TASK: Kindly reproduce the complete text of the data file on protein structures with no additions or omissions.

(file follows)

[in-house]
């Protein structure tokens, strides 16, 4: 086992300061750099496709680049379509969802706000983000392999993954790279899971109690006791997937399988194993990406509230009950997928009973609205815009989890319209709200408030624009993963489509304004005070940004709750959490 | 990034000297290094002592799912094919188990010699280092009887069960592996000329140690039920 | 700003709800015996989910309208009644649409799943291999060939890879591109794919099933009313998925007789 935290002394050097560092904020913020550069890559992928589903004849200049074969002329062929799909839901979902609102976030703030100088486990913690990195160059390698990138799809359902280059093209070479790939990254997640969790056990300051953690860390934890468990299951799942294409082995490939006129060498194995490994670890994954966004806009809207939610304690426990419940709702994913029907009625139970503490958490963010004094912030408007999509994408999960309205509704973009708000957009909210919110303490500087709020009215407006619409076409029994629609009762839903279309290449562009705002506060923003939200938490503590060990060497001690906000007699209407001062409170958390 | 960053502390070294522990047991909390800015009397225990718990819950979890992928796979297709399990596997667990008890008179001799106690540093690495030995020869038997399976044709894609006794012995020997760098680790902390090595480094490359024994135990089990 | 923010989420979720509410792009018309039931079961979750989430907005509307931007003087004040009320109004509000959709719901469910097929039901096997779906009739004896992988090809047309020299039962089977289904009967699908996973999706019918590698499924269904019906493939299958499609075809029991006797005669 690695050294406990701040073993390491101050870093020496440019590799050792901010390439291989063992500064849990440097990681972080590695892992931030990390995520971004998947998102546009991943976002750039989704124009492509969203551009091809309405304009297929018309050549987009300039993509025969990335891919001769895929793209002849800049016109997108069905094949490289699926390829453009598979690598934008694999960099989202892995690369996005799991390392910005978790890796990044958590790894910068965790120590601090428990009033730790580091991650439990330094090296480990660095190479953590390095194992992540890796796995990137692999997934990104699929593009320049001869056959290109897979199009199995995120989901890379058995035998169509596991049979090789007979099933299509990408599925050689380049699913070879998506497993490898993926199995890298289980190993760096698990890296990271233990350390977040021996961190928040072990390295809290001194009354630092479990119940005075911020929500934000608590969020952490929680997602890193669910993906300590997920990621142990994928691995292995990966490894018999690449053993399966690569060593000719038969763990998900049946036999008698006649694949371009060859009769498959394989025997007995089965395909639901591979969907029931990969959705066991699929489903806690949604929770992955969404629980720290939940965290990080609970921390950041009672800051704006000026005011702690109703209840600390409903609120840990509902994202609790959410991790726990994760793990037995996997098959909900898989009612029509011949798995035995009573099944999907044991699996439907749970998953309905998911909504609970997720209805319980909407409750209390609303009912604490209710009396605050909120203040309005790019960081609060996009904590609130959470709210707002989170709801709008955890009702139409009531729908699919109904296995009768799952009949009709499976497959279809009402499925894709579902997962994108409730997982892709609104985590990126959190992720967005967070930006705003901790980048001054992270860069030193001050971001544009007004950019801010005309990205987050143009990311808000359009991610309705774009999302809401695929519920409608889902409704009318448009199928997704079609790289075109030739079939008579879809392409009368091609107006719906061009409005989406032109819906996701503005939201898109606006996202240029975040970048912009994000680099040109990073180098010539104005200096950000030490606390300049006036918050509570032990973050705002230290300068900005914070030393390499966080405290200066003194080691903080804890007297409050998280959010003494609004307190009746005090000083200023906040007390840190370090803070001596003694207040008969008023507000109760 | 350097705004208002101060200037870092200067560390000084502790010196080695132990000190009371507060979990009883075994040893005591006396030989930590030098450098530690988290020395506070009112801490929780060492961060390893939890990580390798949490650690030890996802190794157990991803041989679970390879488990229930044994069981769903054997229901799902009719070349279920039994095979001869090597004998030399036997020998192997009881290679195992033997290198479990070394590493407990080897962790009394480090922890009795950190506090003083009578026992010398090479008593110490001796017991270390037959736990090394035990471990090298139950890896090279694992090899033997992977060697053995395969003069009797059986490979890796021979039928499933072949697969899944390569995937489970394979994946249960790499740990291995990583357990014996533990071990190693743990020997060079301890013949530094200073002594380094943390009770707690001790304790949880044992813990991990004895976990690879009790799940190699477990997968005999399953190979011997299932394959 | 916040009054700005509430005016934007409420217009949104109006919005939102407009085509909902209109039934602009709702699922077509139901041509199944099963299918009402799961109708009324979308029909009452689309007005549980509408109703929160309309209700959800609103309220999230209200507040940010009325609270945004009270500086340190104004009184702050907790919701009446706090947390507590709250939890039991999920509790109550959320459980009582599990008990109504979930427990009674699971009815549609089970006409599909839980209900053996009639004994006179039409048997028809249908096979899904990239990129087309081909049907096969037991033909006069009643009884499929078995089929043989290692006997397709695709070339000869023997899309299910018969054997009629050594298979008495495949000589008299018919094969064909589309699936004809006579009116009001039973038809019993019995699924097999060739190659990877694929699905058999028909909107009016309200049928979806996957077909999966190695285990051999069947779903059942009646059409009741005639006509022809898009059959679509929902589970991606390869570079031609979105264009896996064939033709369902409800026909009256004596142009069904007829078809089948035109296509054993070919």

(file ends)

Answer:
[in-house]
């Protein structure tokens, strides 16, 4: 086992300061750099496709680049379509969802706000983000392999993954790279899971109690006791997937399988194993990406509230009950997928009973609205815009989890319209709200408030624009993963489509304004005070940004709750959490 | 990034000297290094002592799912094919188990010699280092009887069960592996000329140690039920 | 700003709800015996989910309208009644649409799943291999060939890879591109794919099933009313998925007789 935290002394050097560092904020913020550069890559992928589903004849200049074969002329062929799909839901979902609102976030703030100088486990913690990195160059390698990138799809359902280059093209070479790939990254997640969790056990300051953690860390934890468990299951799942294409082995490939006129060498194995490994670890994954966004806009809207939610304690426990419940709702994913029907009625139970503490958490963010004094912030408007999509994408999960309205509704973009708000957009909210919110303490500087709020009215407006619409076409029994629609009762839903279309290449562009705002506060923003939200938490503590060990060497001690906000007699209407001062409170958390 | 960053502390070294522990047991909390800015009397225990718990819950979890992928796979297709399990596997667990008890008179001799106690540093690495030995020869038997399976044709894609006794012995020997760098680790902390090595480094490359024994135990089990 | 923010989420979720509410792009018309039931079961979750989430907005509307931007003087004040009320109004509000959709719901469910097929039901096997779906009739004896992988090809047309020299039962089977289904009967699908996973999706019918590698499924269904019906493939299958499609075809029991006797005669 690695050294406990701040073993390491101050870093020496440019590799050792901010390439291989063992500064849990440097990681972080590695892992931030990390995520971004998947998102546009991943976002750039989704124009492509969203551009091809309405304009297929018309050549987009300039993509025969990335891919001769895929793209002849800049016109997108069905094949490289699926390829453009598979690598934008694999960099989202892995690369996005799991390392910005978790890796990044958590790894910068965790120590601090428990009033730790580091991650439990330094090296480990660095190479953590390095194992992540890796796995990137692999997934990104699929593009320049001869056959290109897979199009199995995120989901890379058995035998169509596991049979090789007979099933299509990408599925050689380049699913070879998506497993490898993926199995890298289980190993760096698990890296990271233990350390977040021996961190928040072990390295809290001194009354630092479990119940005075911020929500934000608590969020952490929680997602890193669910993906300590997920990621142990994928691995292995990966490894018999690449053993399966690569060593000719038969763990998900049946036999008698006649694949371009060859009769498959394989025997007995089965395909639901591979969907029931990969959705066991699929489903806690949604929770992955969404629980720290939940965290990080609970921390950041009672800051704006000026005011702690109703209840600390409903609120840990509902994202609790959410991790726990994760793990037995996997098959909900898989009612029509011949798995035995009573099944999907044991699996439907749970998953309905998911909504609970997720209805319980909407409750209390609303009912604490209710009396605050909120203040309005790019960081609060996009904590609130959470709210707002989170709801709008955890009702139409009531729908699919109904296995009768799952009949009709499976497959279809009402499925894709579902997962994108409730997982892709609104985590990126959190992720967005967070930006705003901790980048001054992270860069030193001050971001544009007004950019801010005309990205987050143009990311808000359009991610309705774009999302809401695929519920409608889902409704009318448009199928997704079609790289075109030739079939008579879809392409009368091609107006719906061009409005989406032109819906996701503005939201898109606006996202240029975040970048912009994000680099040109990073180098010539104005200096950000030490606390300049006036918050509570032990973050705002230290300068900005914070030393390499966080405290200066003194080691903080804890007297409050998280959010003494609004307190009746005090000083200023906040007390840190370090803070001596003694207040008969008023507000109760 | 350097705004208002101060200037870092200067560390000084502790010196080695132990000190009371507060979990009883075994040893005591006396030989930590030098450098530690988290020395506070009112801490929780060492961060390893939890990580390798949490650690030890996802190794157990991803041989679970390879488990229930044994069981769903054997229901799902009719070349279920039994095979001869090597004998030399036997020998192997009881290679195992033997290198479990070394590493407990080897962790009394480090922890009795950190506090003083009578026992010398090479008593110490001796017991270390037959736990090394035990471990090298139950890896090279694992090899033997992977060697053995395969003069009797059986490979890796021979039928499933072949697969899944390569995937489970394979994946249960790499740990291995990583357990014996533990071990190693743990020997060079301890013949530094200073002594380094943390009770707690001790304790949880044992813990991990004895976990690879009790799940190699477990997968005999399953190979011997299932394959 | 916040009054700005509430005016934007409420217009949104109006919005939102407009085509909902209109039934602009709702699922077509139901041509199944099963299918009402799961109708009324979308029909009452689309007005549980509408109703929160309309209700959800609103309220999230209200507040940010009325609270945004009270500086340190104004009184702050907790919701009446706090947390507590709250939890039991999920509790109550959320459980009582599990008990109504979930427990009674699971009815549609089970006409599909839980209900053996009639004994006179039409048997028809249908096979899904990239990129087309081909049907096969037991033909006069009643009884499929078995089929043989290692006997397709695709070339000869023997899309299910018969054997009629050594298979008495495949000589008299018919094969064909589309699936004809006579009116009001039973038809019993019995699924097999060739190659990877694929699905058999028909909107009016309200049928979806996957077909999966190695285990051999069947779903059942009646059409009741005639006509022809898009059959679509929902589970991606390869570079031609979105264009896996064939033709369902409800026909009256004596142009069904007829078809089948035109296509054993070919």